image credits: https://www.thinkwithgoogle.com/
(this article talks about a concept we use in our class, applied by students at the end of the 1st day to start developing content strategy for their company/business)
In the last ten years or so, we have seen a relentless trend of developing a new approach to building brands and earning attention of the consumers/clients: the so called ‘Content’ approach. Traditional ‘interruption’ paradigm of what my former Lexus client called ‘the glamorous monologue of advertising’ – when companies interrupt consumers in watching or reading something they want to watch with their ads, which they do not neccessarily want – is on the wane in the digital space.
The reasons are multiple:
- An ever-increasing time we spend on various digital screens (sometimes several at the same time) has created what Google calls the ‘skippable world’ in which companies have to, more and more, try to earn the attention of their audiences, not just try to buy it. Just buying is now not a very effective way to go and promote a brand (even he expression ‘promotion’ is now frowned upon, as Unilever – the 2nd largest advertiser in the world, does not use the word anymore, replacing it with ‘Content’ in their 5C model of brand building).
- There is a spectacular amount of wastage in traditional advertising practices when they move to digital screens (slightly better in social media), with up to 54% of the online display ads not reaching even the IAB ‘viability standard’ of at least half of the ad being on the screen at least 1 second!
- Finally, online ads, especially outside of the social media ,are increasingly blocked and ignored. Some statistics show the average global CTR (click through rate) of only 16 clicks per 10,000 impressions! Not a very good deal, it seems, for many…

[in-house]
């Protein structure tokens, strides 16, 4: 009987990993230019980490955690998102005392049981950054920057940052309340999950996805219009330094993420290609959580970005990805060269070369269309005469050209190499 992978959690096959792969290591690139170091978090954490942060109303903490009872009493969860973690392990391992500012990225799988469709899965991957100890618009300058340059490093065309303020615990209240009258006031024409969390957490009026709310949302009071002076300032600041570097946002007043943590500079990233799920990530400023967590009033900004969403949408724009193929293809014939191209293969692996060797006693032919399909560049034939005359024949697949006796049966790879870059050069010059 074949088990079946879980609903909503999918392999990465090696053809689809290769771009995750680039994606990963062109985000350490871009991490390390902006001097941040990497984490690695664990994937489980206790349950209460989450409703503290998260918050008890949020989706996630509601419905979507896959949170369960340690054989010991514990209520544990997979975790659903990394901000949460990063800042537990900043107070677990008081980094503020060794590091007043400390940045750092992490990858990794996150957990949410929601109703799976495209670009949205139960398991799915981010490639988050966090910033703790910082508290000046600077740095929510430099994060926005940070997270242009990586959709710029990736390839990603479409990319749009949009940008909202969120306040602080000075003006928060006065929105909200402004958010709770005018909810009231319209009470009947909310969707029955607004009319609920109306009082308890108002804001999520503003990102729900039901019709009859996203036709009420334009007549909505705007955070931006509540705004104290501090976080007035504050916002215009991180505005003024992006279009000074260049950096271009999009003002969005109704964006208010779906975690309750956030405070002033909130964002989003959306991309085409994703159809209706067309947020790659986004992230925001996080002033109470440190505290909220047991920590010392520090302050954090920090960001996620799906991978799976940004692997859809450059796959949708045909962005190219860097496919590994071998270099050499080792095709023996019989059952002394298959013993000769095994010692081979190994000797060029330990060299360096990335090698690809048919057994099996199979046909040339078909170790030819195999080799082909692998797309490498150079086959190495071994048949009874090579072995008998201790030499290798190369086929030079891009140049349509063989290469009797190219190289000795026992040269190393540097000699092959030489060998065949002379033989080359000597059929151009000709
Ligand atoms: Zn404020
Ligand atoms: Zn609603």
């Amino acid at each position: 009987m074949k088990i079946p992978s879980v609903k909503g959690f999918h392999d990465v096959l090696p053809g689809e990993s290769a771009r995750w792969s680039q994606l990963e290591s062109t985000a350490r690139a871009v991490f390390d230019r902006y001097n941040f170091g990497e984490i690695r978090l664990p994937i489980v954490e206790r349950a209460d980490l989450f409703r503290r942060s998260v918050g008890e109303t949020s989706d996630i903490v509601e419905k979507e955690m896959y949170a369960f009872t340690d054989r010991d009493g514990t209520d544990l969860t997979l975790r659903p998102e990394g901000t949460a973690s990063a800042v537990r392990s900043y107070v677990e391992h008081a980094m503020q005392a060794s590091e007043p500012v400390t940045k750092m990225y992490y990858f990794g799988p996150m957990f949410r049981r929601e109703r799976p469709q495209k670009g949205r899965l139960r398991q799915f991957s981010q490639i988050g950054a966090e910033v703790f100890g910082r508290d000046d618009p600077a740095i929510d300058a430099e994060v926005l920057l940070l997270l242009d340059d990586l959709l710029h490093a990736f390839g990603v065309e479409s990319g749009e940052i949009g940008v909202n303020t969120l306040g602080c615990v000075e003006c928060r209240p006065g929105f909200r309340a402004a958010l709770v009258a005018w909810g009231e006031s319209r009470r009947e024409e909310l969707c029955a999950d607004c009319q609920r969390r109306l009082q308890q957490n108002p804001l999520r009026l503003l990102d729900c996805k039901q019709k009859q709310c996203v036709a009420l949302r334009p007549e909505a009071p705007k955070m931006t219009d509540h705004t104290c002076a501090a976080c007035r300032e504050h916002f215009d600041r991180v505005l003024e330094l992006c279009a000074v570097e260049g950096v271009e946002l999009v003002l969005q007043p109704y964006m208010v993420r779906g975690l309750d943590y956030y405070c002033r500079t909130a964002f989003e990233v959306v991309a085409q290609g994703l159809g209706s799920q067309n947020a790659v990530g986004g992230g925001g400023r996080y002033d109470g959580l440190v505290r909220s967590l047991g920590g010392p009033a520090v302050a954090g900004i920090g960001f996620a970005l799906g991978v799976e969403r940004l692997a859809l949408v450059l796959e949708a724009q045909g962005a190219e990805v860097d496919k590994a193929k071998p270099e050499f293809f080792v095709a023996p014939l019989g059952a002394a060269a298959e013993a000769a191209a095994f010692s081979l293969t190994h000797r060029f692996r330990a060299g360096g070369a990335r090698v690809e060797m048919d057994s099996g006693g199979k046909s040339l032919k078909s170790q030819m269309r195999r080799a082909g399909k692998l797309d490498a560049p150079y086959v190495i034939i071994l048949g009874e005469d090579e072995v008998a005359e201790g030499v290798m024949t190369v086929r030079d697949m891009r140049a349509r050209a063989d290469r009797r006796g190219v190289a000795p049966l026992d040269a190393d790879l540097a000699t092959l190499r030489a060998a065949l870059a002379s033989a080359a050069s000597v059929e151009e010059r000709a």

No wonder then that the Content paradigm is on the rise (under another name of ‘storytelling’, as reflected in the spectacular rise of job titles containing this word). Content is now King (but context is stil God…), a rising approach which, when done properly, allows a brand/company to become what people want to watch or read, to let onto their screens and into their battered attention spans. Content moves the whole marketing communications game from push to pull.
But, what is Content? As explored in more details in the book I co-wrote with Justin Kirby a few years ago, there are many definitions and attempts to conceptualise and articulate this space. My favourite framework, adopted by numerous companies across the world is You Tube’s ‘3H’ model.
How does it work and why every company and marketer, whether consumer or corporate, commercial or CSR (especially corporate comms people) should know about it?
The 3H stand for the Hero, Help and Hub. It is based on a massive research that Google performed some years ago on how people use You Tube, but then cofirmed that this is also largely how people use the Internet.
Hero is things we know so well: big moments of storytelling we share with friends, we talk about at watercoolers, we use as examples of great creativity, if and when created by and for brands. The Nike extravaganzas, the Wren kisses, the Dove Sketches humanity, the Always ‘like a girl’ prejudices and the Volvo Van Damme ‘split’ humbugs.